30 December 2022
The decision on whether to allow your children to climb trees or not really rests with you as a parent and it is not something that anyone can tell you definitively. There are pros and cons on either side of the argument. On the one hand, allowing and encouraging children to climb trees can improve their balance, strength and interest and understanding of the natural world. On the other, it can be dangerous and can result in cuts, bumps and broken bones.
It can be distressing to see your kids get hurt, for the parents as much as the children and it is an understandable reaction to want to wrap them in cotton wool and forbid things that can represent danger.
It can be a problem when forbidding things sometimes, that the forbidden thing then becomes a focus of fascination and becomes exactly the thing that the child is fixated on doing. The difference being that if you forbid it, they will do it in secret and may not want to own up to injuries sustained in case they get into trouble.
There is an argument to be made that it can be better to permit the interest in tree climbing and know when they are doing it, even supervising and advising about which branch they should try next, becoming an active participant in their adventures as this will mean that you retain a measure of control and have the reassurance of seeing them grow in confidence and skill at climbing.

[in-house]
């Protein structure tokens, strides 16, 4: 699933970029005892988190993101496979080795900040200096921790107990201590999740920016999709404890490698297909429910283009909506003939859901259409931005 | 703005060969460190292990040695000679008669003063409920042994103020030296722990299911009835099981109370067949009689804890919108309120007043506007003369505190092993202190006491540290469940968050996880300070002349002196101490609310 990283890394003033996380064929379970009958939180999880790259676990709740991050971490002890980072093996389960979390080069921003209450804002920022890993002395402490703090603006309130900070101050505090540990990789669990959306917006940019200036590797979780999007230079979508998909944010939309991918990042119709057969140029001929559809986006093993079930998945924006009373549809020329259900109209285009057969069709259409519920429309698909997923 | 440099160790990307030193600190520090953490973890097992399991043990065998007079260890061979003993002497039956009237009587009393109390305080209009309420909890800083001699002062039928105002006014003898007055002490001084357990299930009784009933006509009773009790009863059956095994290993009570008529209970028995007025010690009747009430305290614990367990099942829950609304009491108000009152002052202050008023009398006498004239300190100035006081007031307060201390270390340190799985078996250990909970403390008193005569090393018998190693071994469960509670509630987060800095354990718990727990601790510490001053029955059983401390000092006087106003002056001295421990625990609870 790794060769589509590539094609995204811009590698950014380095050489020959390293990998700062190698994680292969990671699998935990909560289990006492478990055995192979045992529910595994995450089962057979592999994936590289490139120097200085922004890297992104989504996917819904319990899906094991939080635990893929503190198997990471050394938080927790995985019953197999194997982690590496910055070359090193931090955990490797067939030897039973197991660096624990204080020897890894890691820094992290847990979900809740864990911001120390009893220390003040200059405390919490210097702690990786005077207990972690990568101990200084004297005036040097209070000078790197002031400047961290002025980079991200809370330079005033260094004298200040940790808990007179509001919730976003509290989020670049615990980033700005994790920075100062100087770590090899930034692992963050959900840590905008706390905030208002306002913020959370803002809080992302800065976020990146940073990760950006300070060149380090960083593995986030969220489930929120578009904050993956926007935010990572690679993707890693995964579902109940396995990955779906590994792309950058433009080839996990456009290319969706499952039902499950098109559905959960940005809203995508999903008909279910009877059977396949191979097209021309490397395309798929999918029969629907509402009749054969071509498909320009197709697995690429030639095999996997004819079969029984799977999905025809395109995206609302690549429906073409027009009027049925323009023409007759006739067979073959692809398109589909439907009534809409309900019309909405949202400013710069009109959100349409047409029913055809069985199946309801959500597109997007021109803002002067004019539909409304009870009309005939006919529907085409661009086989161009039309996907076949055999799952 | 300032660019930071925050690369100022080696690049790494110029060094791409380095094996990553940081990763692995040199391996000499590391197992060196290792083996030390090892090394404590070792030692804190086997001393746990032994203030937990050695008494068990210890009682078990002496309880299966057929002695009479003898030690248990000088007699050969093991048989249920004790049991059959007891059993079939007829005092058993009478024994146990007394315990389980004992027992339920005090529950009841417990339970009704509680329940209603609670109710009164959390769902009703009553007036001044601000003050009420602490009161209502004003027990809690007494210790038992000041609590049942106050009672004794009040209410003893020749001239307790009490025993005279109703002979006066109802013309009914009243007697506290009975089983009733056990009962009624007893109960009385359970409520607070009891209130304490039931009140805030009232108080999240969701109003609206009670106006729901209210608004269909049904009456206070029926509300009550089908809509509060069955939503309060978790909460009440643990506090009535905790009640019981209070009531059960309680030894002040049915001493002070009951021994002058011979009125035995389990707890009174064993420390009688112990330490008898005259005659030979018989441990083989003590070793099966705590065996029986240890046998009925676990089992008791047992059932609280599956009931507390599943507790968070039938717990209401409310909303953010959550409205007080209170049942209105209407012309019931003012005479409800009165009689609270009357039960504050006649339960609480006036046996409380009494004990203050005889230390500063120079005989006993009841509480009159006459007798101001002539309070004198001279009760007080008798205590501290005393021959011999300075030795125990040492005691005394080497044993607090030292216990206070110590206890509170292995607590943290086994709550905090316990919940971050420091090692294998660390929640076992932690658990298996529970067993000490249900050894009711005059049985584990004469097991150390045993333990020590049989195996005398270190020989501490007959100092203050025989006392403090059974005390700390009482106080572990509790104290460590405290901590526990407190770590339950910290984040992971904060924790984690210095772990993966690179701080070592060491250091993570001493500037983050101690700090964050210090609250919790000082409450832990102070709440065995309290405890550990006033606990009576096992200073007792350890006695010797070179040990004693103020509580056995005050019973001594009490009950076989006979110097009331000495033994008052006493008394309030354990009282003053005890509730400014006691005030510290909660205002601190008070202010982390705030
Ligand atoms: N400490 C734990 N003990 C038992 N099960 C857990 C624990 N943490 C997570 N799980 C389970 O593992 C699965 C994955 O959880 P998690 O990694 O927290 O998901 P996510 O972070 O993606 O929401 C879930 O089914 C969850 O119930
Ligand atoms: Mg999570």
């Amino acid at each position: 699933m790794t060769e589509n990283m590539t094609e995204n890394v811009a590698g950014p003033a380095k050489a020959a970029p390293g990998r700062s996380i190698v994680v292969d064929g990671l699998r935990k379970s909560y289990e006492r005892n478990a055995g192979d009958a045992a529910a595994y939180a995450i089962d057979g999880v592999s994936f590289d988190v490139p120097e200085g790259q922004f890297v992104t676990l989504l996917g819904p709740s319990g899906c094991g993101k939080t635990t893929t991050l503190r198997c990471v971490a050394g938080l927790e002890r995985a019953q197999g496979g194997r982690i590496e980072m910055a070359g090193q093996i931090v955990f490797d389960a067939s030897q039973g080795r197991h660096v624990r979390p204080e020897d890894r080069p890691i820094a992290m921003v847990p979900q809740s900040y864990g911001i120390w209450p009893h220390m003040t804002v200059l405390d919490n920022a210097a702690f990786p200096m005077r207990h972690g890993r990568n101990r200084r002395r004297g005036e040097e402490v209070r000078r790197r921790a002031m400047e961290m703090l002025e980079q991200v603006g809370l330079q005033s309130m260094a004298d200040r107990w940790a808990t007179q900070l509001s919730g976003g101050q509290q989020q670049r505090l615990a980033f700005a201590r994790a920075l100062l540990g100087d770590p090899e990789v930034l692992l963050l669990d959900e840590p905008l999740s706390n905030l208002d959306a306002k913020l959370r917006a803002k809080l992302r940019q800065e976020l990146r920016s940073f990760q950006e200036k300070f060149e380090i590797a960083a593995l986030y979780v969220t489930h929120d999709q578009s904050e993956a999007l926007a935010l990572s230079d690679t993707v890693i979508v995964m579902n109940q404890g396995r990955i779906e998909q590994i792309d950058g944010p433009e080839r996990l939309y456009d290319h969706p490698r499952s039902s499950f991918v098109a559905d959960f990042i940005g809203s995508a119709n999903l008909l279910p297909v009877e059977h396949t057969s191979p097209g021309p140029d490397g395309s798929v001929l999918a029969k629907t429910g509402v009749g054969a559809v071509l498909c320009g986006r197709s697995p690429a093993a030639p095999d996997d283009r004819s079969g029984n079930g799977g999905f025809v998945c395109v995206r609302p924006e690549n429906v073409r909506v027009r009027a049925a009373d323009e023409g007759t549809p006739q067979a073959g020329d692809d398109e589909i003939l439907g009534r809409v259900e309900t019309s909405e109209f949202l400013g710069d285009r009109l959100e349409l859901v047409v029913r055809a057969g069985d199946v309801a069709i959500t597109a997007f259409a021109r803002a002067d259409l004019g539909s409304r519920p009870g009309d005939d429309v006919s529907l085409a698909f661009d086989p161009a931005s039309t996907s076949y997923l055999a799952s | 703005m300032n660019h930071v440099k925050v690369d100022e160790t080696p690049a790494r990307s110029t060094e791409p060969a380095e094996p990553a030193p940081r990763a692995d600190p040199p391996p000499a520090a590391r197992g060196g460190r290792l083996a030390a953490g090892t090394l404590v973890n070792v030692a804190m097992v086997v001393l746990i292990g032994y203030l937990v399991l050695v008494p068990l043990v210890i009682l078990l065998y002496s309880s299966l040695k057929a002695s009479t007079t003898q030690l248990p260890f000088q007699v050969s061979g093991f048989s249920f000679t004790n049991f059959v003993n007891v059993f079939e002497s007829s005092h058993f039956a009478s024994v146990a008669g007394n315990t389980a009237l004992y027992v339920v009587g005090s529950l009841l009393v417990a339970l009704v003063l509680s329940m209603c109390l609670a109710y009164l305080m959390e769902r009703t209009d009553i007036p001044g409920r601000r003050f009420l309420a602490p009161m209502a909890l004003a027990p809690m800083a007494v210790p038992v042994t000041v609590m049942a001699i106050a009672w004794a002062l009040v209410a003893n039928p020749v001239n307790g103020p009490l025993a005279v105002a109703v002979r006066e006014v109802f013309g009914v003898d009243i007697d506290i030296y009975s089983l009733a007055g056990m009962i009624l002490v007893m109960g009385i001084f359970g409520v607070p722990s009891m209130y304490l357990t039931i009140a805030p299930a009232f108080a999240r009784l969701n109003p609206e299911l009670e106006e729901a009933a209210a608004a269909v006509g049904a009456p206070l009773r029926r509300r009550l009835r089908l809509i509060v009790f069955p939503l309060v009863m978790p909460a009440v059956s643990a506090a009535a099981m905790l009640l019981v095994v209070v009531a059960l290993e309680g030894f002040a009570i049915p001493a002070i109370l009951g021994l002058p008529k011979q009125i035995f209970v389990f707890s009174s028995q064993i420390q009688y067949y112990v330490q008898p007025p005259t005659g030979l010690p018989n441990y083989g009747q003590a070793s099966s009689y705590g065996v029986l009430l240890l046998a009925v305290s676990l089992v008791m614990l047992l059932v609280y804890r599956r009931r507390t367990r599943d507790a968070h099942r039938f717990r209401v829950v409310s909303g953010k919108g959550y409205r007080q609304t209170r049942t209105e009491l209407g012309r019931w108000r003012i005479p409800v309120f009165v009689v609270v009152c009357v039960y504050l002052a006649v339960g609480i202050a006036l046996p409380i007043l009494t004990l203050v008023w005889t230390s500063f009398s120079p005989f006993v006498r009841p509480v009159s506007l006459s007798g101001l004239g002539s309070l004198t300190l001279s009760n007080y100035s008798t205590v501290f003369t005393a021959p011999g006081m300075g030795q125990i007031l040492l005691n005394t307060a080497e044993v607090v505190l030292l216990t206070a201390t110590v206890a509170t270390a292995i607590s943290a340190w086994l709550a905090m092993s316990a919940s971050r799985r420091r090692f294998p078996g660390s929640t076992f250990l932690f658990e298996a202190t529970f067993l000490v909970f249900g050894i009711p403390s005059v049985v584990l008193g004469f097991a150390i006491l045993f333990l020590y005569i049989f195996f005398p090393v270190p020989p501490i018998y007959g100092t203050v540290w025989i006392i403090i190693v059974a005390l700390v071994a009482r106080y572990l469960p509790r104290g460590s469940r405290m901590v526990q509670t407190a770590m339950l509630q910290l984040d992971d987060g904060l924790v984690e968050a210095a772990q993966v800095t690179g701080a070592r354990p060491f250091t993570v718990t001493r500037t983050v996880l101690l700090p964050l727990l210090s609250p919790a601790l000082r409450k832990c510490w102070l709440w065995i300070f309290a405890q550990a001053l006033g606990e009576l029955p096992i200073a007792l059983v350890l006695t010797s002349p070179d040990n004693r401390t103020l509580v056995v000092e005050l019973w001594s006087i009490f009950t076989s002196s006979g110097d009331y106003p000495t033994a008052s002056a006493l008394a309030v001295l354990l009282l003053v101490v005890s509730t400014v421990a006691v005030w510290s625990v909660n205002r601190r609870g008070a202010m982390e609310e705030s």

It can be a real boost to a child’s self-confidence to learn that they are good at something like this. As long as adequate safety precautions are taken, such as ensuring they wear long sleeves in order to minimise the likelihood of sustaining scratches and cuts, there shouldn’t be all that much to worry about.
It is important to instil a set of safety rules at the start of their climbing adventures so that they know how high up is appropriate for them to be climbing and which types of trees are best suited to being scaled.
Chat with them about techniques for getting the best handholds and footholds and deciding on the next steps. The chances are that if it is an area of interest for them, they have watched YouTube videos on the subject so don’t be afraid to ask them what they have watched and take the time to learn from this material as well.
In large part, the decision on whether to allow your child to climb trees comes down to how comfortable you are with your children learning how to grow and do things independently of you. For some parents, the urge to protect their children can outweigh any potential good in allowing them to climb trees and for others, the urge to let them make their own mistakes and learn from them can be equally compelling.
There is no right or wrong answer and there is no reason that either approach won't lead to your children becoming resilient, responsible adults, with a healthy sense of adventure.